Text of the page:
'Const adLockPessimistic = 2
  'Read in our form variables
  Dim strConnectionString, _
      strTableName, _
      strColumnName, _

  strConnectionString = Request("ConnectionString")
  strTableName = Request("TableName")
  strRedirURL = Request("RedirURL")

Next, we need to establish a connection to our database using the strConnectionString variable. Also, we need to create a Recordset object, and Open the table we are interested in. The following code, which is continued from above, will accomplish just that! Note the second line from the bottom, which sets MaxRecords equal to 1. Usually, when opening a table, all of the rows are returned. However, we can limit to only having one row returned by specifying the MaxRecords property. This will save time, especially if the table is very large. For more information, be sure to read this post to learn more about the reason MaxRecords is used.

'Create a connection to our database Dim objRS, objConn Set objConn = Server.CreateObject("ADODB.Connection") objConn.Open strConnectionString 'Open the recordset, grabbing the requested table Set objRS = Server.CreateObject("ADODB.Recordset") objRS.MaxRecords = 1 objRS.Open strTableName, objConn, , adLockPessimistic, adCmdTable

Now, we need to use the AddNew method to add a new record to our table. Once we add a new record, we want to iterate through the Request.Form collection. We are looking for variables that are prefixed with col. If we find such a Form field variable, we want to first check to make sure it contains information. For example, if the user is suppose to enter a string, but fails to, we do not want to add a blank string to the column in the database. Rather, when designing your database, set the Default value to whatever you want it to be when someone does not enter a value.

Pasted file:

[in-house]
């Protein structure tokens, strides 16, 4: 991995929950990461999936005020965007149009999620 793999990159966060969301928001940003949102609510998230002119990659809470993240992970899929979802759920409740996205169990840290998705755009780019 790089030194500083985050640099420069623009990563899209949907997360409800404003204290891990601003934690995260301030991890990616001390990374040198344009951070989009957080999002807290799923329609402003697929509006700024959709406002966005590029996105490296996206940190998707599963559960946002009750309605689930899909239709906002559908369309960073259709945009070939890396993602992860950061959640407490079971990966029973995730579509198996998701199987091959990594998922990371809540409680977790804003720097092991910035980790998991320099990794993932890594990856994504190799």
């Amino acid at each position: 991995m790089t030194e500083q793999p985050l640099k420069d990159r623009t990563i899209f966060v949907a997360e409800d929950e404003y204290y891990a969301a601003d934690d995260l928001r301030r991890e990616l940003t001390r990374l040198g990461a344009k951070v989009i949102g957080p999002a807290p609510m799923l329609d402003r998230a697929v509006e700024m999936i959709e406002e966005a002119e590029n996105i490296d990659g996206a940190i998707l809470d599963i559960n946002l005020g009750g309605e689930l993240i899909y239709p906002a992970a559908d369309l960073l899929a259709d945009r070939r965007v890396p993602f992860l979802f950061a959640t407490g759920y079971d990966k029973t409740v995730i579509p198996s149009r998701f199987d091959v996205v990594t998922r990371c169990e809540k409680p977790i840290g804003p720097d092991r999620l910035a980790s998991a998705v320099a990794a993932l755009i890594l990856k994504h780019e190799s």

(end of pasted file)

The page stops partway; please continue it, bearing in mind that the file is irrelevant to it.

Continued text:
The following code will iterate through the Request.Form collection, picking out those Form field variables that begin with col.

'Add a new record objRS.AddNew 'Now, for each form element that begins with "col" 'we need to add it to the table! For Each strColumnName in Request.Form If UCase(Left(strColumnName,3)) = "COL" then 'We need to update the column to the vaule 'entered by the user IF the user entered a 'value If Len(Request(strColumnName)) > 0 Then 'We need to hack of the col part to correspond to 'the correct table column objRS(Mid(strColumnName,4,Len(strColumnName))) = Request(strColumnName) End If End If Next objRS.Update 'needed to solidify our changes!